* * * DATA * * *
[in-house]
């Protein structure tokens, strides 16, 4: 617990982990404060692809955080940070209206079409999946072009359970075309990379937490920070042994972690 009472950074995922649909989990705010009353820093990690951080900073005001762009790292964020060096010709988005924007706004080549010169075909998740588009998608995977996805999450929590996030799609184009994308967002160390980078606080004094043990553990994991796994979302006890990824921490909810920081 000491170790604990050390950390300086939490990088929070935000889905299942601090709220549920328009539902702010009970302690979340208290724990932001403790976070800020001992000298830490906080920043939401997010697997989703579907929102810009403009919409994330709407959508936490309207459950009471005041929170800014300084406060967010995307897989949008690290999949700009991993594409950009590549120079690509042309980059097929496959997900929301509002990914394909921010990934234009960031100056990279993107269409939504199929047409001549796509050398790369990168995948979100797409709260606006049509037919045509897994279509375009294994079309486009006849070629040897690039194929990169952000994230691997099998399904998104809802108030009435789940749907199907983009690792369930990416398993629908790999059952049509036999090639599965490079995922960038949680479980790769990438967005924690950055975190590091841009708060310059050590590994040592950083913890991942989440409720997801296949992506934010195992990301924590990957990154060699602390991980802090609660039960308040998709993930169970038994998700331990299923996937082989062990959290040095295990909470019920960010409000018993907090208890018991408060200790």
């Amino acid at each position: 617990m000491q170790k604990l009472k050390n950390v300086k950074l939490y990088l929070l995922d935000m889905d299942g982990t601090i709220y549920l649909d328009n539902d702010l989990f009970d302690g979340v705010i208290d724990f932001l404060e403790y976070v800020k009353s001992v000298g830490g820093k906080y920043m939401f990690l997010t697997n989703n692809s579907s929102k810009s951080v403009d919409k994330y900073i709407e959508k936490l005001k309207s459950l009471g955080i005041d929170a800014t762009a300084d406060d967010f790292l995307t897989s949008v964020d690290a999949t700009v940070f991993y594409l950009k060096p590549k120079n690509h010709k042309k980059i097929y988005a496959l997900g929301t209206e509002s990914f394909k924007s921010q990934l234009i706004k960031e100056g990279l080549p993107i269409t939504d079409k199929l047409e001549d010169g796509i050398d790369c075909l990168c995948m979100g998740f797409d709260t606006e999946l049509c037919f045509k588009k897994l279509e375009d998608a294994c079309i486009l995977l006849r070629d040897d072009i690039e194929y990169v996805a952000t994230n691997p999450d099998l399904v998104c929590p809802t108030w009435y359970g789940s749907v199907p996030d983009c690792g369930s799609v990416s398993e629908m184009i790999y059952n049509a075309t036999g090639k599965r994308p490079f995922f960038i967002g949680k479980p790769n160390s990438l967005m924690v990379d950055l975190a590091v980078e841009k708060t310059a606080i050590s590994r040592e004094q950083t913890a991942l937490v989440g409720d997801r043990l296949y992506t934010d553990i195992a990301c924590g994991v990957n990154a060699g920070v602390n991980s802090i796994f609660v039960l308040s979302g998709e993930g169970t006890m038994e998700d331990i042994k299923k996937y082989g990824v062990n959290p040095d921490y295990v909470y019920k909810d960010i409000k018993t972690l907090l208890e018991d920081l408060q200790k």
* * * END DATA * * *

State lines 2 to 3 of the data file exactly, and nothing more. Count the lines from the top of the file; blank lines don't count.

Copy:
């Protein structure tokens, strides 16, 4: 617990982990404060692809955080940070209206079409999946072009359970075309990379937490920070042994972690 009472950074995922649909989990705010009353820093990690951080900073005001762009790292964020060096010709988005924007706004080549010169075909998740588009998608995977996805999450929590996030799609184009994308967002160390980078606080004094043990553990994991796994979302006890990824921490909810920081 000491170790604990050390950390300086939490990088929070935000889905299942601090709220549920328009539902702010009970302690979340208290724990932001403790976070800020001992000298830490906080920043939401997010697997989703579907929102810009403009919409994330709407959508936490309207459950009471005041929170800014300084406060967010995307897989949008690290999949700009991993594409950009590549120079690509042309980059097929496959997900929301509002990914394909921010990934234009960031100056990279993107269409939504199929047409001549796509050398790369990168995948979100797409709260606006049509037919045509897994279509375009294994079309486009006849070629040897690039194929990169952000994230691997099998399904998104809802108030009435789940749907199907983009690792369930990416398993629908790999059952049509036999090639599965490079995922960038949680479980790769990438967005924690950055975190590091841009708060310059050590590994040592950083913890991942989440409720997801296949992506934010195992990301924590990957990154060699602390991980802090609660039960308040998709993930169970038994998700331990299923996937082989062990959290040095295990909470019920960010409000018993907090208890018991408060200790």
């Amino acid at each position: 617990m000491q170790k604990l009472k050390n950390v300086k950074l939490y990088l929070l995922d935000m889905d299942g982990t601090i709220y549920l649909d328009n539902d702010l989990f009970d302690g979340v705010i208290d724990f932001l404060e403790y976070v800020k009353s001992v000298g830490g820093k906080y920043m939401f990690l997010t697997n989703n692809s579907s929102k810009s951080v403009d919409k994330y900073i709407e959508k936490l005001k309207s459950l009471g955080i005041d929170a800014t762009a300084d406060d967010f790292l995307t897989s949008v964020d690290a999949t700009v940070f991993y594409l950009k060096p590549k120079n690509h010709k042309k980059i097929y988005a496959l997900g929301t209206e509002s990914f394909k924007s921010q990934l234009i706004k960031e100056g990279l080549p993107i269409t939504d079409k199929l047409e001549d010169g796509i050398d790369c075909l990168c995948m979100g998740f797409d709260t606006e999946l049509c037919f045509k588009k897994l279509e375009d998608a294994c079309i486009l995977l006849r070629d040897d072009i690039e194929y990169v996805a952000t994230n691997p999450d099998l399904v998104c929590p809802t108030w009435y359970g789940s749907v199907p996030d983009c690792g369930s799609v990416s398993e629908m184009i790999y059952n049509a075309t036999g090639k599965r994308p490079f995922f960038i967002g949680k479980p790769n160390s990438l967005m924690v990379d950055l975190a590091v980078e841009k708060t310059a606080i050590s590994r040592e004094q950083t913890a991942l937490v989440g409720d997801r043990l296949y992506t934010d553990i195992a990301c924590g994991v990957n990154a060699g920070v602390n991980s802090i796994f609660v039960l308040s979302g998709e993930g169970t006890m038994e998700d331990i042994k299923k996937y082989g990824v062990n959290p040095d921490y295990v909470y019920k909810d960010i409000k018993t972690l907090l208890e018991d920081l408060q200790k």